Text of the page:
Jun 10, 2020

I think that it is still anniversary time for LAUDATO SI’, the encyclical subtitled CARE FOR OUR COMMON HOME presented by Pope Francis to the Church and the world 5 years ago.  Firstly there is the whole anniversary year still to come, ending on 24 May 2021 with initiatives and activities around creation.   Next, the Vatican’s DICASTERY FOR PROMOTING INTEGRAL HUMAN DEVELOPMENT is working on a “Multi-year Roll Out Plan with the aim of building sustainability, in the spirit of Laudato Si’.”  The first of these plans will be LAUDATO SI’ FAMILIES, followed in later years by other groupings.  The stated aim is “Families Embarking On A 7-Year Journey Towards Integral Ecology.” Right up our alley I would say, and of course we have already started, just need more and wider support for the 2020 theme OUR WORLD – A FAMILY OF FAMILIES.

It is necessary to be relevant, contextual and up to date.  Earth-shattering events have hit us from the beginning of 2020 including on the climate front. .The Covid-19 pandemic struck us all in our own situations with all kinds of devastating health, social and economic effects.  Another event that struck the world just in the last weeks has been the large number of protests and riots in many countries under the banner #BlackLivesMatter.  The catalyst for this was an incident of police brutality which resulted in the killing of a black man who was being arrested by a white policeman in Minneapolis USA.  Such racist incidents are extremely unfortunate, but happen all too frequently in too many places; South Africa has its own share of brutality in the name of “law and order.”  The US George Floyd incident happened right at this time when maximum safety precautions are needed in the fight against the virus that continues to spread. But preventative regulations were ignored as thousands protested and others rioted and looted across cities, streets and public squares.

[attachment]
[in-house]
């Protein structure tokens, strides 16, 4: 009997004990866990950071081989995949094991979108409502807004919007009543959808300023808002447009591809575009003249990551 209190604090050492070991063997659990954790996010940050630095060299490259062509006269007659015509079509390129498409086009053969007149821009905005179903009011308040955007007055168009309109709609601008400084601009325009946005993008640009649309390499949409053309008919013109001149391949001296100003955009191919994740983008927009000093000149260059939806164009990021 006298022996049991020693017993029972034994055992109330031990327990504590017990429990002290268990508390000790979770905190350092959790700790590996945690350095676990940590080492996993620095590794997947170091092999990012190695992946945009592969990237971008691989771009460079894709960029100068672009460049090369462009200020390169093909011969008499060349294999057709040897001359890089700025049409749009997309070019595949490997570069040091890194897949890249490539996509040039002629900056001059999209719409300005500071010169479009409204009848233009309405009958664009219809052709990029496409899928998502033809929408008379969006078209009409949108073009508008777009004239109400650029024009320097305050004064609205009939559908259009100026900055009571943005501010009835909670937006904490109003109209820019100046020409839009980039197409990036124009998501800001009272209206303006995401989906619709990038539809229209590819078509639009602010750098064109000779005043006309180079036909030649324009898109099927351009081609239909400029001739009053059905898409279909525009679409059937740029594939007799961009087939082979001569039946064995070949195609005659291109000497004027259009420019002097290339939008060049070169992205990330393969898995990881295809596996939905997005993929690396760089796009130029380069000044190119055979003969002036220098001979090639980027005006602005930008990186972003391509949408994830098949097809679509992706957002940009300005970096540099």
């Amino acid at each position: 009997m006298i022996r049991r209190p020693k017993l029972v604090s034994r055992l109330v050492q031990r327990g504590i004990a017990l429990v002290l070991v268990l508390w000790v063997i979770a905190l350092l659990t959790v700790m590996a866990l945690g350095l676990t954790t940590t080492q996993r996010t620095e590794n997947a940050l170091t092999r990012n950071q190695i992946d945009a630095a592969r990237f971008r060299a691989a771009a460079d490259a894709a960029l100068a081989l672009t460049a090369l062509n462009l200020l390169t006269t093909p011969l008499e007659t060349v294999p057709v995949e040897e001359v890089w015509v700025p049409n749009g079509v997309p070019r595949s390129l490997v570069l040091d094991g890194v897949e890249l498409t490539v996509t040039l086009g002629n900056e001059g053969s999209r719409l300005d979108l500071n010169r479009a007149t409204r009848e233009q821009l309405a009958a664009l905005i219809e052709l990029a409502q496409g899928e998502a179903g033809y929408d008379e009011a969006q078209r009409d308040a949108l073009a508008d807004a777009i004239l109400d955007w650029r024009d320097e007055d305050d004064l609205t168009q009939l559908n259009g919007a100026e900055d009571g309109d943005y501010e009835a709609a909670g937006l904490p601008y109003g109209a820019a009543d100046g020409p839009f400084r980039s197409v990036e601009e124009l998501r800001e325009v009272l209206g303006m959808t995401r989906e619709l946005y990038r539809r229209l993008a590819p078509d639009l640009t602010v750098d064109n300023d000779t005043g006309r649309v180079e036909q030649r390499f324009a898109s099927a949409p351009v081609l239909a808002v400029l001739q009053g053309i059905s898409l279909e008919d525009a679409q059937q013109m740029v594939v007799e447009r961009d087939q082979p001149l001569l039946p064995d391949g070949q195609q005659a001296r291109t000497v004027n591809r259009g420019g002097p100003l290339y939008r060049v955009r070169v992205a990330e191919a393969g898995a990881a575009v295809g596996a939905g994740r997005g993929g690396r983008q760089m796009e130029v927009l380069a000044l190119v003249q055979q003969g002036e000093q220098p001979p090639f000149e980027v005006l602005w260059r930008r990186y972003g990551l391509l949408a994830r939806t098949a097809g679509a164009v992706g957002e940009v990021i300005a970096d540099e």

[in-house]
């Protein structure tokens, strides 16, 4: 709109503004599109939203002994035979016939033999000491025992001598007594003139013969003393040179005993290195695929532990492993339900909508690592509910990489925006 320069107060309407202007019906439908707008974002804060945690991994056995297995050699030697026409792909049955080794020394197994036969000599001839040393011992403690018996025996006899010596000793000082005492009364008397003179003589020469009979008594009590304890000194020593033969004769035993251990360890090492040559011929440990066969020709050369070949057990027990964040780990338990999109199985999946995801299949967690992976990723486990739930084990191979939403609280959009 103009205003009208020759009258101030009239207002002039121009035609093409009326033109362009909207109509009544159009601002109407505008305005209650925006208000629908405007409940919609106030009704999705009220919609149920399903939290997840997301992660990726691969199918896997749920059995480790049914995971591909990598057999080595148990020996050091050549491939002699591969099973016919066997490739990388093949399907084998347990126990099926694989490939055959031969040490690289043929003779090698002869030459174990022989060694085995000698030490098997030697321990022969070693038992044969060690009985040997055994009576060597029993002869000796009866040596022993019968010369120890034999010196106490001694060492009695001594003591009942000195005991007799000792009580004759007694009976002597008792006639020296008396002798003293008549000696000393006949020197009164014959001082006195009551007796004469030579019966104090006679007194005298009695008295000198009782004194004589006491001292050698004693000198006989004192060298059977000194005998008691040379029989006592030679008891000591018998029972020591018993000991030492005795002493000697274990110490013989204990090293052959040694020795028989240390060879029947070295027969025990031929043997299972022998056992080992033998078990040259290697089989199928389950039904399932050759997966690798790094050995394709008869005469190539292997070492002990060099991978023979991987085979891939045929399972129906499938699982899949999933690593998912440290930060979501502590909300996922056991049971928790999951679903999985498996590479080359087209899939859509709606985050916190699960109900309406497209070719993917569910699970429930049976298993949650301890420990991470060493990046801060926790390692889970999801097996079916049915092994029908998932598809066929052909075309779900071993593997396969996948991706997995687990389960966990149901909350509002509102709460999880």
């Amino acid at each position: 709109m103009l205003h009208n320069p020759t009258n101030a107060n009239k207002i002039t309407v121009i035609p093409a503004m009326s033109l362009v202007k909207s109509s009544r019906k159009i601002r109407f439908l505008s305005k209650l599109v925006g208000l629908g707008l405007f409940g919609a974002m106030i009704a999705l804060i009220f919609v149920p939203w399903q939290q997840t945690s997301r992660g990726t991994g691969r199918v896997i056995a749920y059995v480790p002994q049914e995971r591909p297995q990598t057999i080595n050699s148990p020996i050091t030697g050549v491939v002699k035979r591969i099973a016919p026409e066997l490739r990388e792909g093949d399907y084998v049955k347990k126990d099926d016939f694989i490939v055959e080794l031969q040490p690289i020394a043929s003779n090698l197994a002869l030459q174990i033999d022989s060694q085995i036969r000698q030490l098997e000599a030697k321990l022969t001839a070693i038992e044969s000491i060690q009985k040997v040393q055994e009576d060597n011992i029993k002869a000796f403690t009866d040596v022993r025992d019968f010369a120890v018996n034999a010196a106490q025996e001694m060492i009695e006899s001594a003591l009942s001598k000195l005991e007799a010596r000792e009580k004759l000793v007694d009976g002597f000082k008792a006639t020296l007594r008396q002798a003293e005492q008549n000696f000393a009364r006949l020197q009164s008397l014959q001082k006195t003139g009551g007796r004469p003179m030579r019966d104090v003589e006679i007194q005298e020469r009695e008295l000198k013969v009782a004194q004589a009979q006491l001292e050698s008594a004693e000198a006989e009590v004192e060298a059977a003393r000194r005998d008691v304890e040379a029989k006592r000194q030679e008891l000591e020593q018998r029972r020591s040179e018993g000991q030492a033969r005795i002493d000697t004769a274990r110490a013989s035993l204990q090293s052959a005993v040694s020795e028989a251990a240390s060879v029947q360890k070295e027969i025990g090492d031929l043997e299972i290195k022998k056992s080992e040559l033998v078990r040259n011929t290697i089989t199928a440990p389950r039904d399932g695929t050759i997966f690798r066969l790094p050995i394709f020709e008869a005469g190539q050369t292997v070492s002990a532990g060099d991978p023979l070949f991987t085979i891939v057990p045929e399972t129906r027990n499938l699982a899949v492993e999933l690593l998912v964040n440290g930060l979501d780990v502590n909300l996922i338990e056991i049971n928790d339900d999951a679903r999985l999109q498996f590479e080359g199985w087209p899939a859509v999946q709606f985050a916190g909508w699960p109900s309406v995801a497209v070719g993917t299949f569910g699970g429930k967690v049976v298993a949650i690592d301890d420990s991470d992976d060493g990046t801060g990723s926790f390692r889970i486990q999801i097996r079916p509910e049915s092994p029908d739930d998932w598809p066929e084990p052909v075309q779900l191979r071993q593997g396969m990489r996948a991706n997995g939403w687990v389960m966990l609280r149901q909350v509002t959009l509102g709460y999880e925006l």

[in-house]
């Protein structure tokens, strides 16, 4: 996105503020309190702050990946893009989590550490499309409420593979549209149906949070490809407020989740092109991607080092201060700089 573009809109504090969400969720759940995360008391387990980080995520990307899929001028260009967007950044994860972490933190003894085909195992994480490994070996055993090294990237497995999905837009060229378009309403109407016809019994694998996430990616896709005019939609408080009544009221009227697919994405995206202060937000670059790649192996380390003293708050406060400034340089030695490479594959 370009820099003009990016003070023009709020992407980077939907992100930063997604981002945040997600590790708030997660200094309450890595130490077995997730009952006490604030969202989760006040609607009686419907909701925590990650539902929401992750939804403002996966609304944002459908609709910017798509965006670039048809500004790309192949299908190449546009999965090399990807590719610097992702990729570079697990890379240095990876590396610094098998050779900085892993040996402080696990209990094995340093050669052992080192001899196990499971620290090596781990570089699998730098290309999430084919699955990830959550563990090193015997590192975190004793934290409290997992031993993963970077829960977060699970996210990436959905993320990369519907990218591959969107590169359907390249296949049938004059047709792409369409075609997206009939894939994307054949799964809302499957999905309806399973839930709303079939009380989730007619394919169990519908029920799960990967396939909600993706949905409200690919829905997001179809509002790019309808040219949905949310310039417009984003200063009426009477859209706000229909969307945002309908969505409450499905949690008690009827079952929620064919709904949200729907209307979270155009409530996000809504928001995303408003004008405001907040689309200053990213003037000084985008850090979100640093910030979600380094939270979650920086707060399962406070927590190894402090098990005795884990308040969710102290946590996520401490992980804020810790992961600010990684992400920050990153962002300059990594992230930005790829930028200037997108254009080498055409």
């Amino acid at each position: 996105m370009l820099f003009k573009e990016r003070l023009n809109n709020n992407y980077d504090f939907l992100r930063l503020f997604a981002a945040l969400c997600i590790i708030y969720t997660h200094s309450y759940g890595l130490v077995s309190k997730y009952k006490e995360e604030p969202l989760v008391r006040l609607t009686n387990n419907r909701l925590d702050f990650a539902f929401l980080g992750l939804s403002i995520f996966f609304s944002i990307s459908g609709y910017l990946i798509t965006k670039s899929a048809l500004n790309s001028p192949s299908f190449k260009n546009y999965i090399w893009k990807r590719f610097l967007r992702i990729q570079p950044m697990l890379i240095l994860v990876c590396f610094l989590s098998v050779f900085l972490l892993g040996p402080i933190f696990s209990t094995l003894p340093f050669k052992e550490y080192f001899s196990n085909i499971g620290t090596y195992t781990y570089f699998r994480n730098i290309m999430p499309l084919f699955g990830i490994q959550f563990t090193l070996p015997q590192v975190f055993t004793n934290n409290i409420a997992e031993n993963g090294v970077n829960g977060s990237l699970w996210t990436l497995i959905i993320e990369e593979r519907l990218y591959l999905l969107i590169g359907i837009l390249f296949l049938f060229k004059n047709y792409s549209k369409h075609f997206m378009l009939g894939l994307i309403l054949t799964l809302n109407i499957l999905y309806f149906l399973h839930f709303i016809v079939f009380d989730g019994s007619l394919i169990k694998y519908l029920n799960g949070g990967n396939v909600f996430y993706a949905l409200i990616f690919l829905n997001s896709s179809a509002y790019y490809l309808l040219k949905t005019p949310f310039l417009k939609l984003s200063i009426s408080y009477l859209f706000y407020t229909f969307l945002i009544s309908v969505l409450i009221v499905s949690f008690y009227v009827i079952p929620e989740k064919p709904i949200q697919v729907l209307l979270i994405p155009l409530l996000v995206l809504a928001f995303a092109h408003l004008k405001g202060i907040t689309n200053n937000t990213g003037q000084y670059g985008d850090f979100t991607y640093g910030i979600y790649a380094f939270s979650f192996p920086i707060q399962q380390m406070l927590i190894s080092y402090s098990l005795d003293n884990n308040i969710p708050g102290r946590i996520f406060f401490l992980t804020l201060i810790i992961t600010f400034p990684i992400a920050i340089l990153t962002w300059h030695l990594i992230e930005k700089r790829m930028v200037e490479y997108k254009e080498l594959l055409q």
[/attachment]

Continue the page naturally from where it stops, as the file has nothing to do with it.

Could one ask, “Are these protests really all about racism and black lives, or a backlash and frustration about the untenable situation in which the virus has placed people at this time?  There are definite political aspects too.  Is prejudice and discrimination on many fronts not also at the root of this?

The South African Bishops in 2016 issued a Pastoral letter on racism stating, “We need to have a candid conversation on racism and its manifestation in order to adequately and seriously address racial divisions in our country.” But not only racist differences exist and differences have always been there.  Inequality, gender and threatening worsening poverty are being experienced in society with many positive as well as negative responses. Our task remains to reconcile and grow in acceptance of one another.

Laudato Si’ while highlighting many environmental and also social issues did not, and most likely could not possibly have predicted what we now face. How could this reality be contextualised, except under the  banner #thecryofthepoor.  Many of the poor across the globe today are black and have been oppressed and disadvantaged. However most indigenous people are in a similar boat and so are refugees and migrants fleeing from their home countries.  There are many local poor and homeless people of all ages and cultures.

We in South Africa have just commemorated Child Protection Week with the theme “Report child abuse and neglect.”  MARFAM’s June theme is “Children belong in Families.”  Families are meant to be havens of security.  The lock-down since 26 March in South Africa has been hard on families and hard on children.  Reported incidents of abuse and gender-based violence did increase and now that purchasing of alcohol is again permitted hospitals are already announcing an increase in incidents of alcohol-related accidents and violence.

Pope Francis in Laudato Si’ states. “I will point to the intimate relationship between the poor and the fragility of the planet, the conviction that everything is connected, the critique of new paradigms and forms of power derived from technology, the call to seek other ways of understanding the economy and progress, the value proper to each creature, ecology, the need for honest debate, the responsibility for policy, the throwaway cultural and a new lifestyle. LS 16.”      Quite a mouthful!

Interesting at this moment when the cry of the earth is heard just a little less due to a decrease in normal climate-affecting activity because of the pandemic the earth appears to be having a moment’s respite while the cry of the poor is heard more loudly.   How will we answer it?    Mother Theresa’s words are just a simple response, “if you want peace in the world, go home and love your families.”  TR FAMILY WEEKLY 10 JUNE

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